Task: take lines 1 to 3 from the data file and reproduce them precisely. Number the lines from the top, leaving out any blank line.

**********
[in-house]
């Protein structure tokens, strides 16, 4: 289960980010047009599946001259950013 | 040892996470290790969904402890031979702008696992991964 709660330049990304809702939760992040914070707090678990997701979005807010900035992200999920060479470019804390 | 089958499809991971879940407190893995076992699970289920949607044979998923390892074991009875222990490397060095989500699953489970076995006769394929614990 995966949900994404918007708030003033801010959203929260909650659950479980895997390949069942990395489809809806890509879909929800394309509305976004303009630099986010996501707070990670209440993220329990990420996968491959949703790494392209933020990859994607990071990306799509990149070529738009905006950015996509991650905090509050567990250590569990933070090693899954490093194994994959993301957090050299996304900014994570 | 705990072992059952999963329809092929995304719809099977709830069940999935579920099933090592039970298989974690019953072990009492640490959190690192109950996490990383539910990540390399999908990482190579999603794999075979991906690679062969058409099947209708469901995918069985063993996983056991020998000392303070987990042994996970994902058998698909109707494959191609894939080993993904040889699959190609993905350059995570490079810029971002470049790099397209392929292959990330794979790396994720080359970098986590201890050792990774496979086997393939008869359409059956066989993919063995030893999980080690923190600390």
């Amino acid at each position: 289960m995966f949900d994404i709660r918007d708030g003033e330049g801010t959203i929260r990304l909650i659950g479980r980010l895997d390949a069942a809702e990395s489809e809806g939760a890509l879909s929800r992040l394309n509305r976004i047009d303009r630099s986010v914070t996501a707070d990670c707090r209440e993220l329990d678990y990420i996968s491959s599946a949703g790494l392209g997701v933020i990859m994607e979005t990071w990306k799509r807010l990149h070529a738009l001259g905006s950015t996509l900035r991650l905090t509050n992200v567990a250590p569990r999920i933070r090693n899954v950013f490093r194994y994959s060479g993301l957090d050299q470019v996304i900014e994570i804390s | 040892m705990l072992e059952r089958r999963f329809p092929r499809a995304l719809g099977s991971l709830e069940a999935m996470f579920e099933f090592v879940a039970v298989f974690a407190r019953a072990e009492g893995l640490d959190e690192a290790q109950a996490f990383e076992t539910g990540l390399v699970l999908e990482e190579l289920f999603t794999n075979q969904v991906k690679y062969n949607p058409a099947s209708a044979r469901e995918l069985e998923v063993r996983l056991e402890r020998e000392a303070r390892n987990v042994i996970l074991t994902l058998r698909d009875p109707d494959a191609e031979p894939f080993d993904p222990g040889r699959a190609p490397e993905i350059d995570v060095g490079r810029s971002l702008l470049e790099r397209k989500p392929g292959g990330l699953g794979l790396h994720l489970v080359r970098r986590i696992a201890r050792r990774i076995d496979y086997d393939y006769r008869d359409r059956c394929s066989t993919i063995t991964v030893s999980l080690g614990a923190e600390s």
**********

[in-house]
């Protein structure tokens, strides 16, 4: 289960980010047009599946001259950013 | 040892996470290790969904402890031979702008696992991964 709660330049990304809702939760992040914070707090678990997701979005807010900035992200999920060479470019804390 | 089958499809991971879940407190893995076992699970289920949607044979998923390892074991009875222990490397060095989500699953489970076995006769394929614990 995966949900994404918007708030003033801010959203929260909650659950479980895997390949069942990395489809809806890509879909929800394309509305976004303009630099986010996501707070990670209440993220329990990420996968491959949703790494392209933020990859994607990071990306799509990149070529738009905006950015996509991650905090509050567990250590569990933070090693899954490093194994994959993301957090050299996304900014994570 | 705990072992059952999963329809092929995304719809099977709830069940999935579920099933090592039970298989974690019953072990009492640490959190690192109950996490990383539910990540390399999908990482190579999603794999075979991906690679062969058409099947209708469901995918069985063993996983056991020998000392303070987990042994996970994902058998698909109707494959191609894939080993993904040889699959190609993905350059995570490079810029971002470049790099397209392929292959990330794979790396994720080359970098986590201890050792990774496979086997393939008869359409059956066989993919063995030893999980080690923190600390």
């Amino acid at each position: 289960m995966f949900d994404i709660r918007d708030g003033e330049g801010t959203i929260r990304l909650i659950g479980r980010l895997d390949a069942a809702e990395s489809e809806g939760a890509l879909s929800r992040l394309n509305r976004i047009d303009r630099s986010v914070t996501a707070d990670c707090r209440e993220l329990d678990y990420i996968s491959s599946a949703g790494l392209g997701v933020i990859m994607e979005t990071w990306k799509r807010l990149h070529a738009l001259g905006s950015t996509l900035r991650l905090t509050n992200v567990a250590p569990r999920i933070r090693n899954v950013f490093r194994y994959s060479g993301l957090d050299q470019v996304i900014e994570i804390s | 040892m705990l072992e059952r089958r999963f329809p092929r499809a995304l719809g099977s991971l709830e069940a999935m996470f579920e099933f090592v879940a039970v298989f974690a407190r019953a072990e009492g893995l640490d959190e690192a290790q109950a996490f990383e076992t539910g990540l390399v699970l999908e990482e190579l289920f999603t794999n075979q969904v991906k690679y062969n949607p058409a099947s209708a044979r469901e995918l069985e998923v063993r996983l056991e402890r020998e000392a303070r390892n987990v042994i996970l074991t994902l058998r698909d009875p109707d494959a191609e031979p894939f080993d993904p222990g040889r699959a190609p490397e993905i350059d995570v060095g490079r810029s971002l702008l470049e790099r397209k989500p392929g292959g990330l699953g794979l790396h994720l489970v080359r970098r986590i696992a201890r050792r990774i076995d496979y086997d393939y006769r008869d359409r059956c394929s066989t993919i063995t991964v030893s999980l080690g614990a923190e600390s």